Like God not being the gratification of Adam’s hidden desire, Adam was not Eve’s final satisfaction.  For the consumption of Eve’s longing was not directed towards her husband, but rested in the other from her motherhood: the infant at play at her feet, and unborn babes yet to be.

This was OK with Adam, as it was with God who farrowed and dropped the seed of it. The Man rested his longing on the Woman, as she reposed hers upon the fruit of it.

Herein lies the mystery of creation, the means by which God’s image is weaved within the flesh, the fabric of all Mankind.

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Yet, sad was the tale.

On the way to Eden’s swelling happiness something other slipped in – Satan slithered up the tree.

Lounging among the branches, that snaky devil was coiled to strike Eve before she could come into full possession of her creation, before she entered into full knowledge of herself – the one of Motherhood.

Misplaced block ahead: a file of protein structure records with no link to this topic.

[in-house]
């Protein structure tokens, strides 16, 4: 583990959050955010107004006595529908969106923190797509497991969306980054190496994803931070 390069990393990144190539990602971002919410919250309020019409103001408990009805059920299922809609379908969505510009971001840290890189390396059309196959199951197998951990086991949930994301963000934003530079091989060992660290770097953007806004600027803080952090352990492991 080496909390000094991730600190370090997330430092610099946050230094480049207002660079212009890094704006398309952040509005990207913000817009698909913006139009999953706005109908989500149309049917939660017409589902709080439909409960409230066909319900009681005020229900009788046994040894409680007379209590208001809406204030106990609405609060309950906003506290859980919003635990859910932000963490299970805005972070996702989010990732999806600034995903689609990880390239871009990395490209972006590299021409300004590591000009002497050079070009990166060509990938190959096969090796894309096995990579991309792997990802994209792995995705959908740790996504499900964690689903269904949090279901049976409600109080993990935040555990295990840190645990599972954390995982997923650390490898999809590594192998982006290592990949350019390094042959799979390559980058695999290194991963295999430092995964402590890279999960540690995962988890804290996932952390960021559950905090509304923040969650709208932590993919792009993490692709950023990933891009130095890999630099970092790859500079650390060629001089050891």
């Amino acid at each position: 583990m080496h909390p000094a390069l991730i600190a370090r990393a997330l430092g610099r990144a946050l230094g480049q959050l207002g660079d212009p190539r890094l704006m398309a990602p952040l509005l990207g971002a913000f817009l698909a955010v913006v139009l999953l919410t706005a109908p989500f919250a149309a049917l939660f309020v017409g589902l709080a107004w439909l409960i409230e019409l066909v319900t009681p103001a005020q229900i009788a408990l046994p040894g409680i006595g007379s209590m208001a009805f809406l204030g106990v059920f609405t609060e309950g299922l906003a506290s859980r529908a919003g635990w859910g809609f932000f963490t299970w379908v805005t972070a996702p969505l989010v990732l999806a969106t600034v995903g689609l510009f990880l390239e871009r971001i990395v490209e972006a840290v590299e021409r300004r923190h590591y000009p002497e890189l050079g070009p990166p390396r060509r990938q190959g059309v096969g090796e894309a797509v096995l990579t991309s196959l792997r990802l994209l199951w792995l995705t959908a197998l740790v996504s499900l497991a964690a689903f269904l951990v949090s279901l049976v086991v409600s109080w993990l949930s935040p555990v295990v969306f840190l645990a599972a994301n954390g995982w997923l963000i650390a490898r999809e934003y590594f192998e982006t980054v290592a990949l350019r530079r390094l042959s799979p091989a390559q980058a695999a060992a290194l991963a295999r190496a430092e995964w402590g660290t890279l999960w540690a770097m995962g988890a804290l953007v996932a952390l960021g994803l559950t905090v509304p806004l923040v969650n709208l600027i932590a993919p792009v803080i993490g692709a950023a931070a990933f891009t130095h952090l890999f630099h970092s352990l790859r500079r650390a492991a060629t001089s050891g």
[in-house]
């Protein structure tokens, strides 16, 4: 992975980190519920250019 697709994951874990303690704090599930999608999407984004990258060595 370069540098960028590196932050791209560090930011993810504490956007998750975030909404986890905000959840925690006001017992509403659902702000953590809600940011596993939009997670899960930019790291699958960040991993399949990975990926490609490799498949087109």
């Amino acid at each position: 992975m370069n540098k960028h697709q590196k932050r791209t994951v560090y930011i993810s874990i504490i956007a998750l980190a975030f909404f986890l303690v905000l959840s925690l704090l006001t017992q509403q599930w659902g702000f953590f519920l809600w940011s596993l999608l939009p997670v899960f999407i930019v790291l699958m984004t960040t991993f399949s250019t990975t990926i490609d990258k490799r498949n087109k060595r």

Satan substituted that knowledge with another – a deadly one – one that shut the womb to all living things.  Eve was to be the mother of no one.  The Snake would wrap its aborting coil on the threshold of her womb’s door.

Satan knew what he was doing. By tempting Eve to fall he disrupted Adam’s eruption, his eruption within from being born into multitudes and hosts of Image Bearers. The Devil has his triumph: with her yielding Eve could not be the mother of any living thing – in a sinless Eden.

Yet, in spite of Great Falls and hard-hearted expulsions, Mankind, man and woman, is not left guideless and graceless.  For no matter how often snaky coils strangle birth and scrape the womb of yeasty warmth, bodily flesh still bears the Image of what it was, is, and shall be.

Satisfaction, gratification, and consummation had to come another way.  Amen to that. We know the Salvation Story of it – the one of the New Adam and the New Eve.

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Too bad Eve had not consummated her yearning (her motherhood) before the Snake slithered up. Too bad her satisfaction upon Eden’s Garden floor did not issue in birth.